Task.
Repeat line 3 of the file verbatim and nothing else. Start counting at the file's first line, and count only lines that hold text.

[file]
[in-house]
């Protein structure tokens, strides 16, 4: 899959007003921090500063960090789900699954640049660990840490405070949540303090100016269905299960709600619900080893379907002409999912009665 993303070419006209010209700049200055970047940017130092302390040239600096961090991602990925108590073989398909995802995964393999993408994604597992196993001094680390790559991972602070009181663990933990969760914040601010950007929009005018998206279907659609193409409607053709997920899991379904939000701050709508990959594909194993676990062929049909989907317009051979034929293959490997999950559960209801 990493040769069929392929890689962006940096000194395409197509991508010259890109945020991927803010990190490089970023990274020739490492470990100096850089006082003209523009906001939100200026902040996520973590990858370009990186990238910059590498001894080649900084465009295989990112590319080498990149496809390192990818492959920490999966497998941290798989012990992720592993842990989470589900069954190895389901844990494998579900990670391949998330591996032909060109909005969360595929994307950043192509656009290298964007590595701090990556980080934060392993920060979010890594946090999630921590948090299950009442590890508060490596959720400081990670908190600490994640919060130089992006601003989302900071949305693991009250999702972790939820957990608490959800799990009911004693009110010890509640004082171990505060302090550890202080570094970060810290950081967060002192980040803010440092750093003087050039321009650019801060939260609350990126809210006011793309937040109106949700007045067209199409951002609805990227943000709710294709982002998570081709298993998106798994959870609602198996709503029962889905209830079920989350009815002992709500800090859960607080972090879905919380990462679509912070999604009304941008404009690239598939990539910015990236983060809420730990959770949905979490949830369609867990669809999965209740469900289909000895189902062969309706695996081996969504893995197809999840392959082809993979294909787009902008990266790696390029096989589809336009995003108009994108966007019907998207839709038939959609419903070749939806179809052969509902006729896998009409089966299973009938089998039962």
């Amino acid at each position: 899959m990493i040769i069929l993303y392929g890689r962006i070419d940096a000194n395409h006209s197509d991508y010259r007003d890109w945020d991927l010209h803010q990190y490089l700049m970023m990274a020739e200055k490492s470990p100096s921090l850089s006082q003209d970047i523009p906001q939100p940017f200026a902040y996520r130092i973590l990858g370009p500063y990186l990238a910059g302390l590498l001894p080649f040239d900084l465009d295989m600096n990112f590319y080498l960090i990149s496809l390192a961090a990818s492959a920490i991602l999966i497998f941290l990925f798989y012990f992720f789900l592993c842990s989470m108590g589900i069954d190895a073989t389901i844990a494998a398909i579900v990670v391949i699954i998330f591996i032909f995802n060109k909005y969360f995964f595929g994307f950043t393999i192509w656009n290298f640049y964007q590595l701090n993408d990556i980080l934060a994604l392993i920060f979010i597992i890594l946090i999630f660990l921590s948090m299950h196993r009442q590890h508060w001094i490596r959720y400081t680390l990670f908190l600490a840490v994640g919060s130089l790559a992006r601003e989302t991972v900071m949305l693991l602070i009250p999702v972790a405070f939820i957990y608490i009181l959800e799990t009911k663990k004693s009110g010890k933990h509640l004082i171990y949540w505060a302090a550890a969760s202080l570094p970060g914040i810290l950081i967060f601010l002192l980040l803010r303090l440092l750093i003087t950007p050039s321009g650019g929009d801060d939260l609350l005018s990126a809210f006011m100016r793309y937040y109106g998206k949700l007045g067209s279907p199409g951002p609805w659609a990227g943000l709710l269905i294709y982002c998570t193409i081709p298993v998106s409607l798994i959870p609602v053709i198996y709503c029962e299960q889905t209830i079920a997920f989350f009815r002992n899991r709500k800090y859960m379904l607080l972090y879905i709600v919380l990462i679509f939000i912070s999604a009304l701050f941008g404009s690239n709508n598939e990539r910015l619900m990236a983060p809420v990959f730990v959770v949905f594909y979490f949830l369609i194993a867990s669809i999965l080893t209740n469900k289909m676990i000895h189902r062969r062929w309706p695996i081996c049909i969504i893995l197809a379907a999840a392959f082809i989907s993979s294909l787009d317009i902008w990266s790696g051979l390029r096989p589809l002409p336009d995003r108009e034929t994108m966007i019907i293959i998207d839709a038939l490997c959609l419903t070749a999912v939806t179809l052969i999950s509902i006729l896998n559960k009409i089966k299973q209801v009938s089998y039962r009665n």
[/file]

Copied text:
């Amino acid at each position: 899959m990493i040769i069929l993303y392929g890689r962006i070419d940096a000194n395409h006209s197509d991508y010259r007003d890109w945020d991927l010209h803010q990190y490089l700049m970023m990274a020739e200055k490492s470990p100096s921090l850089s006082q003209d970047i523009p906001q939100p940017f200026a902040y996520r130092i973590l990858g370009p500063y990186l990238a910059g302390l590498l001894p080649f040239d900084l465009d295989m600096n990112f590319y080498l960090i990149s496809l390192a961090a990818s492959a920490i991602l999966i497998f941290l990925f798989y012990f992720f789900l592993c842990s989470m108590g589900i069954d190895a073989t389901i844990a494998a398909i579900v990670v391949i699954i998330f591996i032909f995802n060109k909005y969360f995964f595929g994307f950043t393999i192509w656009n290298f640049y964007q590595l701090n993408d990556i980080l934060a994604l392993i920060f979010i597992i890594l946090i999630f660990l921590s948090m299950h196993r009442q590890h508060w001094i490596r959720y400081t680390l990670f908190l600490a840490v994640g919060s130089l790559a992006r601003e989302t991972v900071m949305l693991l602070i009250p999702v972790a405070f939820i957990y608490i009181l959800e799990t009911k663990k004693s009110g010890k933990h509640l004082i171990y949540w505060a302090a550890a969760s202080l570094p970060g914040i810290l950081i967060f601010l002192l980040l803010r303090l440092l750093i003087t950007p050039s321009g650019g929009d801060d939260l609350l005018s990126a809210f006011m100016r793309y937040y109106g998206k949700l007045g067209s279907p199409g951002p609805w659609a990227g943000l709710l269905i294709y982002c998570t193409i081709p298993v998106s409607l798994i959870p609602v053709i198996y709503c029962e299960q889905t209830i079920a997920f989350f009815r002992n899991r709500k800090y859960m379904l607080l972090y879905i709600v919380l990462i679509f939000i912070s999604a009304l701050f941008g404009s690239n709508n598939e990539r910015l619900m990236a983060p809420v990959f730990v959770v949905f594909y979490f949830l369609i194993a867990s669809i999965l080893t209740n469900k289909m676990i000895h189902r062969r062929w309706p695996i081996c049909i969504i893995l197809a379907a999840a392959f082809i989907s993979s294909l787009d317009i902008w990266s790696g051979l390029r096989p589809l002409p336009d995003r108009e034929t994108m966007i019907i293959i998207d839709a038939l490997c959609l419903t070749a999912v939806t179809l052969i999950s509902i006729l896998n559960k009409i089966k299973q209801v009938s089998y039962r009665n």